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huguley3 09-20-2007 12:16 PM

Computers on Ships
 
Not sure where to post this question and this does not seem to be the right place either but its not quite off topic material.

I am looking for a new job and have taken an interest in sailing lately. My job experience is "IT generalist" but I have a computer science degree. I doubt sailing ships have need of dedicated IT support staff but do larger ships have need of such things? What kinds of jobs do they have aboard besides communication gear operator/maintenance? If someone has a pointer to a jobs site for marine postings I would appreciate it.

TrueBlue 09-20-2007 12:47 PM

Have you considered joining the Navy? Perhaps even some involvement with teaching computer technology at the Naval War College in Newport, RI.

labatt 09-20-2007 12:51 PM

Today's cruise ships have huge IT infrastructures, often with dozens or hundreds of servers and large scale LANs on board, operating everything from navigation through point of sale through casino operations through security. I can't point you in any particular direction, but you might want to look at the cruise line websites for job applications.

huguley3 09-20-2007 01:01 PM

A cruise ship would be interesting. I did consider that but I am always suspicious of something that sounds that good. :)

I did consider the navy. I had contact lens implants a couple of years ago and they rejected me on that basis. It was actually the Army but the Navy never returned my calls so I assume they have the same doctors. In a few years it be as accepted as laser surgery but it is a bit new for them now I guess.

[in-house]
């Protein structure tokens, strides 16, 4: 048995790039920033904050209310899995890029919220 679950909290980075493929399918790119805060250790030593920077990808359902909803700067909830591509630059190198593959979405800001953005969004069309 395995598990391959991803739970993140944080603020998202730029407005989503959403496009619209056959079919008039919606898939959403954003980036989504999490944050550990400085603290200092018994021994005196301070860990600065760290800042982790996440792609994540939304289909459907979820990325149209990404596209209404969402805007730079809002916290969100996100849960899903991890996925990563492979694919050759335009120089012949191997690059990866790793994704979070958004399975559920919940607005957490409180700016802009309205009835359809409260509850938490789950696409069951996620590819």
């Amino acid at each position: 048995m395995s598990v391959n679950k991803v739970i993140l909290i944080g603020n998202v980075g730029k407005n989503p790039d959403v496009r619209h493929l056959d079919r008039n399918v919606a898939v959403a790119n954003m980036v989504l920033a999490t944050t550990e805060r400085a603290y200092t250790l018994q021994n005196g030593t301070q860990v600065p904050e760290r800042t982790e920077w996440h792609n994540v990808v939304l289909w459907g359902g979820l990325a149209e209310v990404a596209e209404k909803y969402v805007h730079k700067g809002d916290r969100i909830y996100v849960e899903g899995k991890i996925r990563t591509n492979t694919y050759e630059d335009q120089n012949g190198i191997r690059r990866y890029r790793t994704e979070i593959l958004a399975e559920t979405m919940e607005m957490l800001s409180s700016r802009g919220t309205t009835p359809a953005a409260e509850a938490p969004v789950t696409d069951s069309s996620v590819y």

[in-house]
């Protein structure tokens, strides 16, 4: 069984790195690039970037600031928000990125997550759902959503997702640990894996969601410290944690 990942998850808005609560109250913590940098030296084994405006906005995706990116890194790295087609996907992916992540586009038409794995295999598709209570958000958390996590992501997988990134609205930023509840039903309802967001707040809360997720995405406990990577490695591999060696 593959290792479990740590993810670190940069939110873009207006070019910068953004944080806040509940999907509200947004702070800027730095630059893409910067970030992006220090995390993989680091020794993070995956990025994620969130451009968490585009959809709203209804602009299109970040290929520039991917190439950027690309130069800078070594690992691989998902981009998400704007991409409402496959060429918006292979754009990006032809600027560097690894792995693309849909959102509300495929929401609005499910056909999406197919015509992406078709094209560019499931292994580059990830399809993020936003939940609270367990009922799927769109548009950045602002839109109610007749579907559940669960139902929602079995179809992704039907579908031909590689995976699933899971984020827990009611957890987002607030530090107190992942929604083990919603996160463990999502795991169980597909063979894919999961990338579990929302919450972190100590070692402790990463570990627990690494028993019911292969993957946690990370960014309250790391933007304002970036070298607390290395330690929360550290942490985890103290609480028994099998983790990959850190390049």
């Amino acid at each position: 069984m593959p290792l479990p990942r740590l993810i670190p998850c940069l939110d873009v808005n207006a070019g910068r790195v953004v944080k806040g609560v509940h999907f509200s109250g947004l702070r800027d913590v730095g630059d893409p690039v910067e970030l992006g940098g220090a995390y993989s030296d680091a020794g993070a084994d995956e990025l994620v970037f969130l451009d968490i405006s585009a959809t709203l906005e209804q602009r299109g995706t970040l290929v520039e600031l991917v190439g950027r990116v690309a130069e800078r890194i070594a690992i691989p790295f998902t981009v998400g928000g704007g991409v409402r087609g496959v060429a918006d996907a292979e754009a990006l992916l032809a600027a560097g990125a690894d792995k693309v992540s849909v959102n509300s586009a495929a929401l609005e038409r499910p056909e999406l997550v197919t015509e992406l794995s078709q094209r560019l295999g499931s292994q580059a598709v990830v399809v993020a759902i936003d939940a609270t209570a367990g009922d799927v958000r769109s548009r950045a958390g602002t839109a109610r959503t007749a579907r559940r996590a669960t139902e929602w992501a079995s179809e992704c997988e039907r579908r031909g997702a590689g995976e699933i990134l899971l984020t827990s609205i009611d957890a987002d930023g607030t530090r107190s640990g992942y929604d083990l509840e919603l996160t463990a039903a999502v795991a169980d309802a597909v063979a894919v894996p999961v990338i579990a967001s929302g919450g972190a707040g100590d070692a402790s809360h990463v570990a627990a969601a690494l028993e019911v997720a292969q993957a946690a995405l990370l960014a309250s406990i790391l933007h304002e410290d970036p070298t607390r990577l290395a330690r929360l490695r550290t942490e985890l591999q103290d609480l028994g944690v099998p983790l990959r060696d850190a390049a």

labatt 09-20-2007 05:47 PM

From what I understand, working on a cruise ship is a lot different from being a vacationer on a cruise ship. Ship's quarters are small, privacy is scarce, working hours are long and you are in international waters a lot of the time (meaning the company can come up with their own laws).

Classic30 09-20-2007 08:39 PM

If you want to get into Maritime IT, I'd suggest downloading copies of the installation regulations/standards and becoming familiar with the equipment used on the majority of the world's shipping. The main regulatory bodies involved are:

- Lloyd's Register (LR)
- Bureau Veritas (BV)
- Det Norske Veritas (DNV)
- American Bureau of Shipping (ABS)
- Registro Italiano Navale (RINA)

Although there are a host of others, these are the main ones. Do a web search for the standards of each of these and get familiar with them.

Remember that Maritime IT is not restricted to just a few office computers and servers (although there will certainly be that) - you must come up to speed with digital radar, GPS, radio and satellite comms and protocols especially AIS and GMDSS.

If you have experience with amateur radio, that would help. Search the web sites of the main navigation equipment suppliers like Thales, Raytheon, etc.. and good luck. :)

--Cameron

hellosailor 09-20-2007 08:56 PM

On commercial ships, I doubt there's any full-time IT position since they really try to go almost crewless in order to keep costs to the bone. On cruise lines--you are looking at something arguably worse: A combination of the 'hospitality industry' and shipping, each of which generally believes that pond scum can be whipped into working harder and for less money, and easily replaced if they object. A lot like corporate IT in many ways--but you don't get to go home at night, you get a bunk bed in a shared cabin, indoors, below decks, with instructions not to fraternize with the paying passengers.